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    Alliance Oil, Spain's Repsol to set up joint oil venture

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    Russia's Alliance Oil has reached agreement with Spain's Repsol to set up a joint venture for oil production in Russia, Kommersant business daily reported on Tuesday.

    Russia's Alliance Oil has reached agreement with Spain's Repsol to set up a joint venture for oil production in Russia, Kommersant business daily reported on Tuesday.

    Repsol, which has a 3.2 percent shareholding in Alliance Oil, will hold a 49 per cent stake in the joint venture while the Russian company will hold 51 percent. Alliance Oil is expected to contribute its assets in the Volga-Urals region to the joint venture while Repsol will pay $200 million in cash to the joint venture's equity and pay another $200 million to buy stock in the joint venture, the paper said.

    The two companies will also jointly explore for new oil deposits. Kommersant quoted Repsol Chairman Antonio Brufau as saying that cooperation with Alliance Oil would allow the company to boost production and gain access to new assets, while Alliance Oil said Repsol would provide know-how and technical support for the project.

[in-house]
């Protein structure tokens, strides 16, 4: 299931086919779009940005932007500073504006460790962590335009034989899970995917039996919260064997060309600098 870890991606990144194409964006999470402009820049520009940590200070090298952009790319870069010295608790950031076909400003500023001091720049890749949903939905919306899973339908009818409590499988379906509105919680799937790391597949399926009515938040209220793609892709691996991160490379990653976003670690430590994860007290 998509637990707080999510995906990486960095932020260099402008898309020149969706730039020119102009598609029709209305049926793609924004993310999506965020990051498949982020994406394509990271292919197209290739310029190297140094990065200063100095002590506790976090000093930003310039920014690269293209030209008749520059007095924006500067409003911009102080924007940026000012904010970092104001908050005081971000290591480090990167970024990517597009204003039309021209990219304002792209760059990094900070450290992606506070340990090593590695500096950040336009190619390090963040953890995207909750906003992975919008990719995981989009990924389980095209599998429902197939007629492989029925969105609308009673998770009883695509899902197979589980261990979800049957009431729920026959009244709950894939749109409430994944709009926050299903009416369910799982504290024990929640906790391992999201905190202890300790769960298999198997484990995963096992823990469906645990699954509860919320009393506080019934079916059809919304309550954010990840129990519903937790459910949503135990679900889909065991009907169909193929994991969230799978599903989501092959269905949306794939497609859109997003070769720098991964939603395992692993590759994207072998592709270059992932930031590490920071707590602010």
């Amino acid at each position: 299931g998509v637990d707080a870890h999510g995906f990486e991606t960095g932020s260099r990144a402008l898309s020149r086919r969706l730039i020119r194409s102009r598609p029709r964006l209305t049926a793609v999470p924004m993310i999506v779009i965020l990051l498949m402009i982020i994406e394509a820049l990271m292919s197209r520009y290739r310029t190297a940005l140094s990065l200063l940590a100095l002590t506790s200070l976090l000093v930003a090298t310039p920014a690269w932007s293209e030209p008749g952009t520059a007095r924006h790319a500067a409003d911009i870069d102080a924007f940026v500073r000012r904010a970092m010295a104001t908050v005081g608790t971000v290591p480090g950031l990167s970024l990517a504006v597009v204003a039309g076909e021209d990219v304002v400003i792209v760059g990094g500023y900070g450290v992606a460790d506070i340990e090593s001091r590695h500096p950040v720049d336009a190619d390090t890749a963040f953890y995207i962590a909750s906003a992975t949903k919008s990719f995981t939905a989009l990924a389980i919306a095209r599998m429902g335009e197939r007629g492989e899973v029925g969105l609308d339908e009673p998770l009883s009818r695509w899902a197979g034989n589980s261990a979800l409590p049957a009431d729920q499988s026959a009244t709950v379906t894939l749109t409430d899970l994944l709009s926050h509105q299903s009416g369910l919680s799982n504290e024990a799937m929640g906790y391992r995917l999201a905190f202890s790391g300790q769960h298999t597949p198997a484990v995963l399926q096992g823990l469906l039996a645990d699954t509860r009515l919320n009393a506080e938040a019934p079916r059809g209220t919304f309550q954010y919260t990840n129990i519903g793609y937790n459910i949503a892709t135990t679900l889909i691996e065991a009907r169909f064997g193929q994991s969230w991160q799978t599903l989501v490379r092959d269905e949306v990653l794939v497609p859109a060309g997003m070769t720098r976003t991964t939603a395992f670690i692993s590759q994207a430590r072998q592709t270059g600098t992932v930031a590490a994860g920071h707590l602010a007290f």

The deal will be finalized after the companies conduct due diligence of assets to be contributed to the joint venture and receive the necessary corporate and governmental approvals. Alliance Oil expects the procedures to be completed this year, the paper said.

    Alfa Bank analyst Pavel Sorokin told the paper the Volga-Urals assets of Alliance Oil include 2P reserves of 171.48 million barrels of oil equivalent, meaning the deal will increase the company’s capitalization to a value approximating to $3.50 per barrel, while currently the company’s shares are traded at $3.30 per barrel, compared to $2.50 per barrel for similar oil companies.

    Kommersant quoted VTB Capital analyst Svetlana Grizan said the joint venture with Repsol was a positive step for the Russian company due to its high leverage and the need for investment in its Khabarovsk oil refinery in the country's Far East. The newly-formed company could get new licenses for Russian deposits that are not of interest to state-run companies, she said.

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